The Hon. Peter G. Peterson

Chairman, Peter G. Peterson Foundation

June 16, 2011
The establishment of his Foundation marries two storylines of Pete's life: his work in philanthropy and his advocacy for securing America's future. Devoting $1 billion of his wealth to tackle some of the critical challenges threatening the nation's well-being might be his single biggest foray into giving, but it is hardly his first. Nearly 30 years ago, he chaired the commission that recommended that foundations be required to give away at least 5% of their assets annually, a rule the government adopted and which still holds today.

As co-founder and chairman emeritus of The Blackstone Group, Pete now dedicates his time to the Foundation and other charitable activities. Prior to starting Blackstone, he was chairman and CEO of Lehman Brothers and later held the same posts at Lehman Brothers, Kuhn, Loeb Inc. From 2000 to 2004, he chaired the Federal Reserve Bank of New York.

Earlier in Pete's career was a period of government service. In 1971, President Richard Nixon named him Assistant to the President for International Economic Affairs. One year later, he was named US Secretary of Commerce. At that time, he also assumed the chairmanship of Nixon's National Commission on Productivity and was appointed U.S. Chairman of the U.S.-Soviet Commercial Commission, which negotiated comprehensive trade, Export-Import credit, arbitration, copyright and lend-lease agreements.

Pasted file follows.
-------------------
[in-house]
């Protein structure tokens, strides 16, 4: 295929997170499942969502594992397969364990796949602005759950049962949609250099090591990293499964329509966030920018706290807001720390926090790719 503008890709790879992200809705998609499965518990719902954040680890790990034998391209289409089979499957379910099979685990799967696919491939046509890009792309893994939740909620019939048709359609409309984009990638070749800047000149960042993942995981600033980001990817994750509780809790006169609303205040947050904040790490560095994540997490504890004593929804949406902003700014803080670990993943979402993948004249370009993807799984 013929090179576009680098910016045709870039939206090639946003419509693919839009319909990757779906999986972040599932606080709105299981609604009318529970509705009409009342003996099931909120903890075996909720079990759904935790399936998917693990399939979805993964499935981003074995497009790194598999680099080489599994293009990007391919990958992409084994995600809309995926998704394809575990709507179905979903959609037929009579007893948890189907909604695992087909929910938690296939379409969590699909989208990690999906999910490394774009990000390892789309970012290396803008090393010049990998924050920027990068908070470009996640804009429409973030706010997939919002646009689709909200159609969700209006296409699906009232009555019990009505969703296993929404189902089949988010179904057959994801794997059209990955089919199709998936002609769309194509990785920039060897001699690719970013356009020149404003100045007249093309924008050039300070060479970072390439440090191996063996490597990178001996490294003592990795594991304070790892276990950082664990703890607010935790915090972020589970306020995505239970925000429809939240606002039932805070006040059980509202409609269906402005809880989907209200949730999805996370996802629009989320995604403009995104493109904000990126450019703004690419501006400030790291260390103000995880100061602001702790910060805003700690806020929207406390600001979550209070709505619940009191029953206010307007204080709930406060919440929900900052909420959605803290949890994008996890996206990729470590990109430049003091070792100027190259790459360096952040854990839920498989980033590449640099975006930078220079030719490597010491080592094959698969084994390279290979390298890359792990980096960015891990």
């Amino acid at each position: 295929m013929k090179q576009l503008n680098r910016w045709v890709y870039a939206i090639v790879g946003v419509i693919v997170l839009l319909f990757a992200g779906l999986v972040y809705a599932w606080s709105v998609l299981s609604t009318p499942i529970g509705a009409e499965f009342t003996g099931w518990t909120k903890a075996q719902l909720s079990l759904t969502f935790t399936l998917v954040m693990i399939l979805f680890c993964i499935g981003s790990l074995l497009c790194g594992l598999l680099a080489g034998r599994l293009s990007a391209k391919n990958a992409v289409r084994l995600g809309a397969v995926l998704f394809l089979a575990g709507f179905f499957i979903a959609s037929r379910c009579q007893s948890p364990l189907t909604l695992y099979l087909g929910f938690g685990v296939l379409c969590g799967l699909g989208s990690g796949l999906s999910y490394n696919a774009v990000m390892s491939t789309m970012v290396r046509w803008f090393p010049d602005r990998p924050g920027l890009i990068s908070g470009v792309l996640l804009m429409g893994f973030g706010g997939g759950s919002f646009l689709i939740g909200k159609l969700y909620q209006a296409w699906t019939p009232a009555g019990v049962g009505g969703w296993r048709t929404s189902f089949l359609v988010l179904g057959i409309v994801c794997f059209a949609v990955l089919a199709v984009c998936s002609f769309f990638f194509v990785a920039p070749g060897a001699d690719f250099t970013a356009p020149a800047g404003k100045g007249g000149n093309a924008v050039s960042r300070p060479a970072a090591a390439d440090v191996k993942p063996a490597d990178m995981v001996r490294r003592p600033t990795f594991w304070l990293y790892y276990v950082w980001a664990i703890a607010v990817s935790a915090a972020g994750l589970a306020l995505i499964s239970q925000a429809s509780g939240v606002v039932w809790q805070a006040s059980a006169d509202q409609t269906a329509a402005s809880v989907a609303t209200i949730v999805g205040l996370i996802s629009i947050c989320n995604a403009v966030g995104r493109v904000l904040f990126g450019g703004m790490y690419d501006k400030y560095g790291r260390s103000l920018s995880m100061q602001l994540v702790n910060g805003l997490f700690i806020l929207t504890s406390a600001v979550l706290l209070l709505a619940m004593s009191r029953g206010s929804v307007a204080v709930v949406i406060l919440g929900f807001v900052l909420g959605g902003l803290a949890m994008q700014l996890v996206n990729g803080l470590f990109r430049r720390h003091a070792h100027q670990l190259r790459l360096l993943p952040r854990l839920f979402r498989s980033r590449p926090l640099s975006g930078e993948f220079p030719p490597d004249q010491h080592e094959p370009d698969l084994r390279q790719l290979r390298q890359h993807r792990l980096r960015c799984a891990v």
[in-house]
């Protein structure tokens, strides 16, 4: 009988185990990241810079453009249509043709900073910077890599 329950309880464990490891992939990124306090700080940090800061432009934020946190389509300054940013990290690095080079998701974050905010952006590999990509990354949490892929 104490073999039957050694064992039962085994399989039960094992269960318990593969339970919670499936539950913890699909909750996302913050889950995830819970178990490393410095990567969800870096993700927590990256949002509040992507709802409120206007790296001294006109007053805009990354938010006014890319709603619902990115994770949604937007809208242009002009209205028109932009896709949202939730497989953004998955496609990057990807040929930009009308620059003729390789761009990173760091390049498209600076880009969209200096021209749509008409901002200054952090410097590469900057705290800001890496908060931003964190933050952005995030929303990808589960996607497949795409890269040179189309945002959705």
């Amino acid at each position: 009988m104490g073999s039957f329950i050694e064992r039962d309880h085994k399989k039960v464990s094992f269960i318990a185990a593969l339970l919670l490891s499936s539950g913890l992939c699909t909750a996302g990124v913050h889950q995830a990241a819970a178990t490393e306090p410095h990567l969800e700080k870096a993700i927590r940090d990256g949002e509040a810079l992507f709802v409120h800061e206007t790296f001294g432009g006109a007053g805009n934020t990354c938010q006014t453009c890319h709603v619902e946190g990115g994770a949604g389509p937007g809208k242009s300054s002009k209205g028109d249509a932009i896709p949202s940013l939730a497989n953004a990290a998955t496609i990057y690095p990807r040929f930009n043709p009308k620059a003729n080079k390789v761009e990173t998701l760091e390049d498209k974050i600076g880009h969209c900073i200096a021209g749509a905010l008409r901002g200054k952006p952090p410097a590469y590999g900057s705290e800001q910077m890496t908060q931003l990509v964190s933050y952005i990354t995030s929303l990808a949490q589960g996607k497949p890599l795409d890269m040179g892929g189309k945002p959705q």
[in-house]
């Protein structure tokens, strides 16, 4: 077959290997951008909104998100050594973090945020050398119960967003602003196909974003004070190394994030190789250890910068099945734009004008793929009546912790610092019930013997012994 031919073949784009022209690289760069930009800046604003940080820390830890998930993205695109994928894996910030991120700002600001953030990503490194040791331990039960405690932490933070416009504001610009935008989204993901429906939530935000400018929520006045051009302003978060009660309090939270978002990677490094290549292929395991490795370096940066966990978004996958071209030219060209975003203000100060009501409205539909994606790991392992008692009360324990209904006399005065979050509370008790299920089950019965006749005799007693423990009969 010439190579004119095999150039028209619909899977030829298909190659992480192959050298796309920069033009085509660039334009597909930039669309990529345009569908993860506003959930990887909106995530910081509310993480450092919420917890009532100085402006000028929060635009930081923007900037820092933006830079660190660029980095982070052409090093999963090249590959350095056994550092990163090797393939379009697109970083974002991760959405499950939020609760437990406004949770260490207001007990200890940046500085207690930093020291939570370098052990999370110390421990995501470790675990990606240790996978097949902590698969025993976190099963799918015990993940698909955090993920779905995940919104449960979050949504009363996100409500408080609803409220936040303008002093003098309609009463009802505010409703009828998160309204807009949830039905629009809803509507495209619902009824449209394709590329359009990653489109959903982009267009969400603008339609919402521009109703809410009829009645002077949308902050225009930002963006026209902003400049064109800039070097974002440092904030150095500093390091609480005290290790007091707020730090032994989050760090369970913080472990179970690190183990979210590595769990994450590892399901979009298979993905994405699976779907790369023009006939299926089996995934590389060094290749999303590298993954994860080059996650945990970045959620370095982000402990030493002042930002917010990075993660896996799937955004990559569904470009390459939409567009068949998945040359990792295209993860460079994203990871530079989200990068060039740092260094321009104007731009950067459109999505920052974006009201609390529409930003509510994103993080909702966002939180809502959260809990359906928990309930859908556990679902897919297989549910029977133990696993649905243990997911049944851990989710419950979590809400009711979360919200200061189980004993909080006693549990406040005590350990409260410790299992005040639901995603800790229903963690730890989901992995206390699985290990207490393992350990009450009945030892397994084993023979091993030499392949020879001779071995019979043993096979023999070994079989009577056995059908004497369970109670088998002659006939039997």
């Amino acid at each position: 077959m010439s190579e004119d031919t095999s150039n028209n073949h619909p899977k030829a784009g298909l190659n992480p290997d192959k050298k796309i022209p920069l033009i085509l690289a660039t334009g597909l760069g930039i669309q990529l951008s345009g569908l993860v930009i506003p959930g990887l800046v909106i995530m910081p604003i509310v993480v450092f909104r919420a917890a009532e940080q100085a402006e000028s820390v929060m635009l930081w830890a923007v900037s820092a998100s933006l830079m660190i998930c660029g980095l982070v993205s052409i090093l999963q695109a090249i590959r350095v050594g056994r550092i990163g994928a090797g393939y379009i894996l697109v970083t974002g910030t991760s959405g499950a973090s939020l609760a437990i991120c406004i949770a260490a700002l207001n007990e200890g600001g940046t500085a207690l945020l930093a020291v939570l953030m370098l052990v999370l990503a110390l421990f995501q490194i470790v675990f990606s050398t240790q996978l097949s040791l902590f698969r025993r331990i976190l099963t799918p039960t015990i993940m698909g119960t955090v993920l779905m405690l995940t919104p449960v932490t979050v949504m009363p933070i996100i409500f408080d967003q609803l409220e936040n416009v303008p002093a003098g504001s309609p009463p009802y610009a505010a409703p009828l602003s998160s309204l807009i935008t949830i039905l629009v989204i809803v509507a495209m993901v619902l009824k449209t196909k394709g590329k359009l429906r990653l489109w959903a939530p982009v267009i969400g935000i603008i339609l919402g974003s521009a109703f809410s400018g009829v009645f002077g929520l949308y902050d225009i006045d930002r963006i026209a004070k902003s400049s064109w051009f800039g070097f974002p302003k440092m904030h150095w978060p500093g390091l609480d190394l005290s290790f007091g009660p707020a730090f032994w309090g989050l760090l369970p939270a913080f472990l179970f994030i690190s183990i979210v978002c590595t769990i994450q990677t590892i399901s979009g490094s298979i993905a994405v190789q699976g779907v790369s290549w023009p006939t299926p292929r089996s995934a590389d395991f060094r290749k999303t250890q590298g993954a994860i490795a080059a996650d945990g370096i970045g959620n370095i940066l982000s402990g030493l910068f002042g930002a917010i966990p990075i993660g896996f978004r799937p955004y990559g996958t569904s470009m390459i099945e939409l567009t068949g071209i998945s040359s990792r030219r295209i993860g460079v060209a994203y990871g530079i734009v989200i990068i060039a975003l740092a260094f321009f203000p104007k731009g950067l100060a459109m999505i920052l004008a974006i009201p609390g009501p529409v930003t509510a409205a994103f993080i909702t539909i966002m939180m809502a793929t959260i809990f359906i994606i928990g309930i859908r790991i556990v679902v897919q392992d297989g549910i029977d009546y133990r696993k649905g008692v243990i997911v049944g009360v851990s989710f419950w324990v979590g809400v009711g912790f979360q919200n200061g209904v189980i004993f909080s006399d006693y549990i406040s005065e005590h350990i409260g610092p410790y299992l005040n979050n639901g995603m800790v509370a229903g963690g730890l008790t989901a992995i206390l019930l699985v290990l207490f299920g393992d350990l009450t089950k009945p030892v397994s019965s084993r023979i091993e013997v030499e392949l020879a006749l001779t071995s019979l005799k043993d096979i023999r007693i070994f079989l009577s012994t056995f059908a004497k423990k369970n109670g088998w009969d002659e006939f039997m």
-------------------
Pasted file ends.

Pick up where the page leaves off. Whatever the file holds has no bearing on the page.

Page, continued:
In addition to his role as the Foundation's chairman, Pete is Chairman Emeritus of the Council on Foreign Relations, founding Chairman of the Peterson Institute for International Economics in Washington, DC, and founding President of The Concord Coalition. Along with former US Treasury Secretary John Snow, he co-chaired the Conference Board Commission on Public Trust and Private Enterprise. He has served as a director of numerous corporations and is the author of five books, including the best-selling Running on Empty: How the Democratic and Republican Parties are Bankrupting Our Future and What Americans Can Do About It (2004) and his recently published memoir, The Education of an American Dreamer: How a Son of Greek Immigrants Learned His Way from a Nebraska Diner to Washington, Wall Street and Beyond.

Pete has five children and nine grandchildren. He lives in New York with his wife Joan Ganz Cooney, a director of the Foundation and co-founder of the Children's Television Workshop.
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